Sea ice: I'm in Nature again

Eat your hearts out real scientists :-) See here. I think its hung off a trip in the icebreaker that QS got; see his blog I get to say Bets have already been laid on whether this summer's ice loss will be more than last year's. William Connolley, a software engineer who used to model sea-ice changes at the British Antarctic Survey, has taken in roughly â¬300 (US$470) so far in the informal online pool he runs. (He bet 'no'.) Connolley points out that, even if a new record is set, that has little meaning in the long term. "We all recognize the climatological trend is downwards," he says, "but what will happen this year depends on weather and natural variation." As for recent media speculation that the ice at the North Pole will be melted this summer, he notes: "There may or may not be open water in the area by September, but nobody is predicting there will be zero sea ice in the Arctic, or that sea-ice extent might halve compared with last year." The possibility of an ice-free North Pole, he says, is a statistical fluke about a particular geographical point that says little about sea-ice conditions in the basin as a whole.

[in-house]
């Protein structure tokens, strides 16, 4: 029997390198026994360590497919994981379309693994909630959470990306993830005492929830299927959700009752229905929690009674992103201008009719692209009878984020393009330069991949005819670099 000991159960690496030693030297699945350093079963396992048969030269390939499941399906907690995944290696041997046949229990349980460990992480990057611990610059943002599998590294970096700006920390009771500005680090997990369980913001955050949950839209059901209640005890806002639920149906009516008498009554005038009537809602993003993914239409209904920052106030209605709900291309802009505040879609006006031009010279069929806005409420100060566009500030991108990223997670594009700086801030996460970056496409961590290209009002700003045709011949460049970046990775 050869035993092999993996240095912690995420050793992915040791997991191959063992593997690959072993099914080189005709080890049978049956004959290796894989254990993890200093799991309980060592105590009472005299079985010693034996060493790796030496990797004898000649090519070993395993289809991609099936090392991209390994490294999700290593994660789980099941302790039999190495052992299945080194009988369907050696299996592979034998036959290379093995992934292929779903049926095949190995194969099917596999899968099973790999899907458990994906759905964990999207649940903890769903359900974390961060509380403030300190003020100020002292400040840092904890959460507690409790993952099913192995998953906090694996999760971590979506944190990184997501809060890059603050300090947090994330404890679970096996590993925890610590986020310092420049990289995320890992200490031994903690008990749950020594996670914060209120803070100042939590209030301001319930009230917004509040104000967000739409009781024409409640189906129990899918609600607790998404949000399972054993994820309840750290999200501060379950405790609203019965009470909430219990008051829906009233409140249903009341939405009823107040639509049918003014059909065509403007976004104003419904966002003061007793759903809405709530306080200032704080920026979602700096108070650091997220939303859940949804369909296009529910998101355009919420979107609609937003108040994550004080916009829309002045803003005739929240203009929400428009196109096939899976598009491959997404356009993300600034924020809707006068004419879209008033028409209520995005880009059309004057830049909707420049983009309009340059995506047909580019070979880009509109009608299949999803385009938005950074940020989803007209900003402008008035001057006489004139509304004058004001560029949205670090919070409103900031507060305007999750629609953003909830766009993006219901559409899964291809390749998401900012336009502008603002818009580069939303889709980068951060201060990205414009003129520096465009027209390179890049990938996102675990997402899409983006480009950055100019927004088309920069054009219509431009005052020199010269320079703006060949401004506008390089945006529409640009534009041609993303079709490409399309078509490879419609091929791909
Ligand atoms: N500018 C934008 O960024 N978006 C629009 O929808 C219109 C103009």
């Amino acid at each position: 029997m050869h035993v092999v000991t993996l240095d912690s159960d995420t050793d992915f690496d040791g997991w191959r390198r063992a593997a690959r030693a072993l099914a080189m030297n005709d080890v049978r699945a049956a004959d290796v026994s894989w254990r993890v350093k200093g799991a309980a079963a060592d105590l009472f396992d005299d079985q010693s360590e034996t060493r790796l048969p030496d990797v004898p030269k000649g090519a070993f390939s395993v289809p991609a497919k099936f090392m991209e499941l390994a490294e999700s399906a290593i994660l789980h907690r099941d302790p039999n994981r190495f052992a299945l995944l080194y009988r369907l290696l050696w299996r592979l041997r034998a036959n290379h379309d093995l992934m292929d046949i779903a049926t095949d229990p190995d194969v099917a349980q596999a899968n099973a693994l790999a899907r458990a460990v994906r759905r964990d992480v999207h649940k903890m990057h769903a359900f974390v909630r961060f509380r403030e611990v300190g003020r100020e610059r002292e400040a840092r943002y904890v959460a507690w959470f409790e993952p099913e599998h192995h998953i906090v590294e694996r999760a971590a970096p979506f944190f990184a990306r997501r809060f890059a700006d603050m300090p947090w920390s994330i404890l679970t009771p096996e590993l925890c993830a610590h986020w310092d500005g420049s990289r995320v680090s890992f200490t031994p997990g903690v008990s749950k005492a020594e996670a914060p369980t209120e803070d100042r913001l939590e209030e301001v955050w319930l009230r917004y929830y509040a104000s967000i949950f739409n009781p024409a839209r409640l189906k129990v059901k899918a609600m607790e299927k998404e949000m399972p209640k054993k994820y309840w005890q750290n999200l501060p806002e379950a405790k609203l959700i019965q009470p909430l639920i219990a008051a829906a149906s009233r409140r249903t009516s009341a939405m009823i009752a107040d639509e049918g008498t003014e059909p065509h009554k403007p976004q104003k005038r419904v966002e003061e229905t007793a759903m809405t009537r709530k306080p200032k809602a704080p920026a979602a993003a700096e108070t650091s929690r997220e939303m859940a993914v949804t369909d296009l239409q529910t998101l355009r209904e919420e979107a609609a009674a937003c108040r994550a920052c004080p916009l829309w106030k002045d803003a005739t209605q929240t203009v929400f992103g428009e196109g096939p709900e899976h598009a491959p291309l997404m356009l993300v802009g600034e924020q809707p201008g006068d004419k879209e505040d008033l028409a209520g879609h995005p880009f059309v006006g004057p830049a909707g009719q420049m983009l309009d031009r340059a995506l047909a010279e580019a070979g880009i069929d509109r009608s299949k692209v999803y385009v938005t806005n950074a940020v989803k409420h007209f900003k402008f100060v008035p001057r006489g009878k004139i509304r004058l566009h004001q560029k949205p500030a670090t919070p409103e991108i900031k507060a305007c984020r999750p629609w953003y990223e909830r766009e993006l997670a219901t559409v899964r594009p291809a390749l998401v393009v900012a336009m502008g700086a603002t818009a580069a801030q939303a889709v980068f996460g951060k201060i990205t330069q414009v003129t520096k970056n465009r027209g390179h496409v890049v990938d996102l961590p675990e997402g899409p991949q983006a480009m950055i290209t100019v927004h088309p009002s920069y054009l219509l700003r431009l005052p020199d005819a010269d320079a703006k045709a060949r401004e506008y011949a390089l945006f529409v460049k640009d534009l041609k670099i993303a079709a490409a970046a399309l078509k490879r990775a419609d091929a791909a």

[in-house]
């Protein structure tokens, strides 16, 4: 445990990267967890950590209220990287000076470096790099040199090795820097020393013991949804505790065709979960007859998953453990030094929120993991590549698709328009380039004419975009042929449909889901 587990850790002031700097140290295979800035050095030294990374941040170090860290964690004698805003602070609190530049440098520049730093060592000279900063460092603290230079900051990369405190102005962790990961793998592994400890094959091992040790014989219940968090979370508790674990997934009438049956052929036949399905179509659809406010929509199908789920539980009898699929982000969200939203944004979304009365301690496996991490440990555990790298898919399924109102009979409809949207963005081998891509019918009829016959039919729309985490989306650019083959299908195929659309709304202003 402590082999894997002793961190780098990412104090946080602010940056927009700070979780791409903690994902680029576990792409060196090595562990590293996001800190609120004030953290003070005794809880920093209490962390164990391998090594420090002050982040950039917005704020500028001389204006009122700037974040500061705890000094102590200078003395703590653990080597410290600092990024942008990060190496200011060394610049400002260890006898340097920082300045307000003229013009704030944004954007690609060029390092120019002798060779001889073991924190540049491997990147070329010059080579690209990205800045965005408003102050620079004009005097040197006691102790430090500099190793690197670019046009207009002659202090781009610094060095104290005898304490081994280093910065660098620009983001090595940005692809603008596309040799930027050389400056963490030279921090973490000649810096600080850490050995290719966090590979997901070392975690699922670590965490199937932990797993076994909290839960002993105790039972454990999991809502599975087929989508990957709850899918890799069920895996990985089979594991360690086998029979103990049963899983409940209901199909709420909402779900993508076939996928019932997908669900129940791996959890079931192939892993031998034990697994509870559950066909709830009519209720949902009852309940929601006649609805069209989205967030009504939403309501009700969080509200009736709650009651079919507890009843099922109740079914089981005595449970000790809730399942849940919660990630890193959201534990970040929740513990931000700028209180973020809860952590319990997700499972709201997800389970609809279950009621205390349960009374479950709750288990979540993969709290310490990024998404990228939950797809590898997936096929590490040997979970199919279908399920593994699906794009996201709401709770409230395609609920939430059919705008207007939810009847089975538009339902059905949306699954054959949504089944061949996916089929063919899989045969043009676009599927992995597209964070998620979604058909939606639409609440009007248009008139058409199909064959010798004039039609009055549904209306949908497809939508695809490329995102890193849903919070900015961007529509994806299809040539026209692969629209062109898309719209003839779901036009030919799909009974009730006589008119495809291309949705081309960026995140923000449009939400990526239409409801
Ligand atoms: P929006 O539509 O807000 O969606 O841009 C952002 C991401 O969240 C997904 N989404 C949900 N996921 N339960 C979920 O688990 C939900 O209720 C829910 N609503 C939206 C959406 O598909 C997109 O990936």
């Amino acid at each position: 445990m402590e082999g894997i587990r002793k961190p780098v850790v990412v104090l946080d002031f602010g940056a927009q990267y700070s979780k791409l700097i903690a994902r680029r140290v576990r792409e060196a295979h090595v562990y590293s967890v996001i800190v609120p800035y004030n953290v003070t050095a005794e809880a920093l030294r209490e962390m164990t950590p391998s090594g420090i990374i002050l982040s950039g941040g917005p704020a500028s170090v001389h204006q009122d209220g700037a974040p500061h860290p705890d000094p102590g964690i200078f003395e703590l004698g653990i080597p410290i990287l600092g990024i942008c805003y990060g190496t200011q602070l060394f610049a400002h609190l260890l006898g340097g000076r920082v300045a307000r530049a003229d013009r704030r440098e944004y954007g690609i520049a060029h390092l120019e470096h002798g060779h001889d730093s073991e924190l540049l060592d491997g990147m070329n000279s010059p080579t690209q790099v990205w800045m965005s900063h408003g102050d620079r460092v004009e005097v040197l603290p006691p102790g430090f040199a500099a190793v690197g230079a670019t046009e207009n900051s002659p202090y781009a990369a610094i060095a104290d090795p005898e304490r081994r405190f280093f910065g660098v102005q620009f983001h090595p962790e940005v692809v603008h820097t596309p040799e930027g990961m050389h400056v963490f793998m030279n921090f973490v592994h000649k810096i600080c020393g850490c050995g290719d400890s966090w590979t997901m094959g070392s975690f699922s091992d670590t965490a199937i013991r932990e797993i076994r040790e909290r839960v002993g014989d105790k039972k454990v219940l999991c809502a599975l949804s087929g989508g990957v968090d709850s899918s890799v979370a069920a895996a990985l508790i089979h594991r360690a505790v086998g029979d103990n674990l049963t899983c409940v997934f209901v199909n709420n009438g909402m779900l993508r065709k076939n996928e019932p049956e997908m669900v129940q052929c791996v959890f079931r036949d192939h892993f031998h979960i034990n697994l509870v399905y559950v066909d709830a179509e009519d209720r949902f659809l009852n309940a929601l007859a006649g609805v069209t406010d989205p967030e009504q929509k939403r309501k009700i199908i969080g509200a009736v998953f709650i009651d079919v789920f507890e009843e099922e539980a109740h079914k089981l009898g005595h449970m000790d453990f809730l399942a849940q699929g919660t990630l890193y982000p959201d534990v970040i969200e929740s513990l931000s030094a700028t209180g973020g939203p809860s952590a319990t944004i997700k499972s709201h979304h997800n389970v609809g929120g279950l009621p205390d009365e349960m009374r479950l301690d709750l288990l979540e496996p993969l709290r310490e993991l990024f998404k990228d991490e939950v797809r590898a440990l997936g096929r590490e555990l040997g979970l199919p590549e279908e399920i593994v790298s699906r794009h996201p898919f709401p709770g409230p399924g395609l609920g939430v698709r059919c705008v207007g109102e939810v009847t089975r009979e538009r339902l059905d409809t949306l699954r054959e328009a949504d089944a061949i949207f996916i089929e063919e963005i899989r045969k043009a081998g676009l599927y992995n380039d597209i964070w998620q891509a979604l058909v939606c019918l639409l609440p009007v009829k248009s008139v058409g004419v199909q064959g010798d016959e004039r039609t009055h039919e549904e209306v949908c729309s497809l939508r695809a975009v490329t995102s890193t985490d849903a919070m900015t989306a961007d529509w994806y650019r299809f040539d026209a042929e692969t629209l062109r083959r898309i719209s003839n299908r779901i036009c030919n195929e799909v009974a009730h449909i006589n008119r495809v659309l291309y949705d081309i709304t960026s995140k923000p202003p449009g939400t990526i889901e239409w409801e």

I made up the e300. I'm still not sure what the total actually is. It depends a bit on the carrot exchange rate.

But enough of me. What does everyone else have to say?